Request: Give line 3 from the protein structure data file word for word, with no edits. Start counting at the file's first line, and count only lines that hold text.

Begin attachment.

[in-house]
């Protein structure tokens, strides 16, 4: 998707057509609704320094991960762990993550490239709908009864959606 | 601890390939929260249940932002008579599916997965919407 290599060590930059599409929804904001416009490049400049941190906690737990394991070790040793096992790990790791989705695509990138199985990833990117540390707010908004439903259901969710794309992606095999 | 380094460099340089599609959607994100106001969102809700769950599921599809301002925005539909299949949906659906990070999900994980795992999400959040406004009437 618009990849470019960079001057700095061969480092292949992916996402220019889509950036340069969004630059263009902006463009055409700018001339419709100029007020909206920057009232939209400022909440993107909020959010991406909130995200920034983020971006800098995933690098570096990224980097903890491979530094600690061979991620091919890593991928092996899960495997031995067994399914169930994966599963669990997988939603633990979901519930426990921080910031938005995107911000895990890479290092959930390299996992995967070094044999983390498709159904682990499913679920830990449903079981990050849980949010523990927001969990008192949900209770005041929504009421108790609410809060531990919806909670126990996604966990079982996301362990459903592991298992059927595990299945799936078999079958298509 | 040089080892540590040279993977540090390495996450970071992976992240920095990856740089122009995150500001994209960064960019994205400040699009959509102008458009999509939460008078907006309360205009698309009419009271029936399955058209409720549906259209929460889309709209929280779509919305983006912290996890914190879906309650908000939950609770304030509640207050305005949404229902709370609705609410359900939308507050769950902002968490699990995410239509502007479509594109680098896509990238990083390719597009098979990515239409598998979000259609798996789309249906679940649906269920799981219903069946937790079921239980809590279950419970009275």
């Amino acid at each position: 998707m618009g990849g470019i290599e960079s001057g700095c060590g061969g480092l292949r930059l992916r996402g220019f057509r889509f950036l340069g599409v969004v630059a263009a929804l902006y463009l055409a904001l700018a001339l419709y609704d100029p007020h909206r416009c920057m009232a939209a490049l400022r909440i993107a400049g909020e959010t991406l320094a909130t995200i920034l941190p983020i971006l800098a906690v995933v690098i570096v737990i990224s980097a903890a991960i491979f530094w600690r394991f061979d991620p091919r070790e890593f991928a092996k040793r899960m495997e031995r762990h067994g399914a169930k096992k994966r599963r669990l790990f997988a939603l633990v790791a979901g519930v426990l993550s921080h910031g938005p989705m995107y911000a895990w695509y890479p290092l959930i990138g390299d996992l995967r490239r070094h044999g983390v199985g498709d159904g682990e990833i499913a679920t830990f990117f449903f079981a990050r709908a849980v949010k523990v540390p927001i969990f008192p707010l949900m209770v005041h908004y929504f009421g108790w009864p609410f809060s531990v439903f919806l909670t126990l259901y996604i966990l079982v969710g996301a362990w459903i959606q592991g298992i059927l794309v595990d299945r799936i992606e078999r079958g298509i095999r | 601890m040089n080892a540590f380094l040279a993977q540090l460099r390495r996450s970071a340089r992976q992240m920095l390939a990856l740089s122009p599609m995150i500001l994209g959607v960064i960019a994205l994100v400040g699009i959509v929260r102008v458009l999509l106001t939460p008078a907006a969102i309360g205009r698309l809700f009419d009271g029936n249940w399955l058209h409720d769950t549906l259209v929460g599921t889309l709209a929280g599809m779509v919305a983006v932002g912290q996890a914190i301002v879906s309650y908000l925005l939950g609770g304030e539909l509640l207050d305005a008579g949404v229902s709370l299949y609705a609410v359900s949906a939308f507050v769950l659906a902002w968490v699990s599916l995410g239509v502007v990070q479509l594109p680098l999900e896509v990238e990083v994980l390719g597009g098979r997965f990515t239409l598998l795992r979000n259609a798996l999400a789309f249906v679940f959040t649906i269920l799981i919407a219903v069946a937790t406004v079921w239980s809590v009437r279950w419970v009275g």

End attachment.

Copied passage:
């Amino acid at each position: 998707m618009g990849g470019i290599e960079s001057g700095c060590g061969g480092l292949r930059l992916r996402g220019f057509r889509f950036l340069g599409v969004v630059a263009a929804l902006y463009l055409a904001l700018a001339l419709y609704d100029p007020h909206r416009c920057m009232a939209a490049l400022r909440i993107a400049g909020e959010t991406l320094a909130t995200i920034l941190p983020i971006l800098a906690v995933v690098i570096v737990i990224s980097a903890a991960i491979f530094w600690r394991f061979d991620p091919r070790e890593f991928a092996k040793r899960m495997e031995r762990h067994g399914a169930k096992k994966r599963r669990l790990f997988a939603l633990v790791a979901g519930v426990l993550s921080h910031g938005p989705m995107y911000a895990w695509y890479p290092l959930i990138g390299d996992l995967r490239r070094h044999g983390v199985g498709d159904g682990e990833i499913a679920t830990f990117f449903f079981a990050r709908a849980v949010k523990v540390p927001i969990f008192p707010l949900m209770v005041h908004y929504f009421g108790w009864p609410f809060s531990v439903f919806l909670t126990l259901y996604i966990l079982v969710g996301a362990w459903i959606q592991g298992i059927l794309v595990d299945r799936i992606e078999r079958g298509i095999r | 601890m040089n080892a540590f380094l040279a993977q540090l460099r390495r996450s970071a340089r992976q992240m920095l390939a990856l740089s122009p599609m995150i500001l994209g959607v960064i960019a994205l994100v400040g699009i959509v929260r102008v458009l999509l106001t939460p008078a907006a969102i309360g205009r698309l809700f009419d009271g029936n249940w399955l058209h409720d769950t549906l259209v929460g599921t889309l709209a929280g599809m779509v919305a983006v932002g912290q996890a914190i301002v879906s309650y908000l925005l939950g609770g304030e539909l509640l207050d305005a008579g949404v229902s709370l299949y609705a609410v359900s949906a939308f507050v769950l659906a902002w968490v699990s599916l995410g239509v502007v990070q479509l594109p680098l999900e896509v990238e990083v994980l390719g597009g098979r997965f990515t239409l598998l795992r979000n259609a798996l999400a789309f249906v679940f959040t649906i269920l799981i919407a219903v069946a937790t406004v079921w239980s809590v009437r279950w419970v009275g």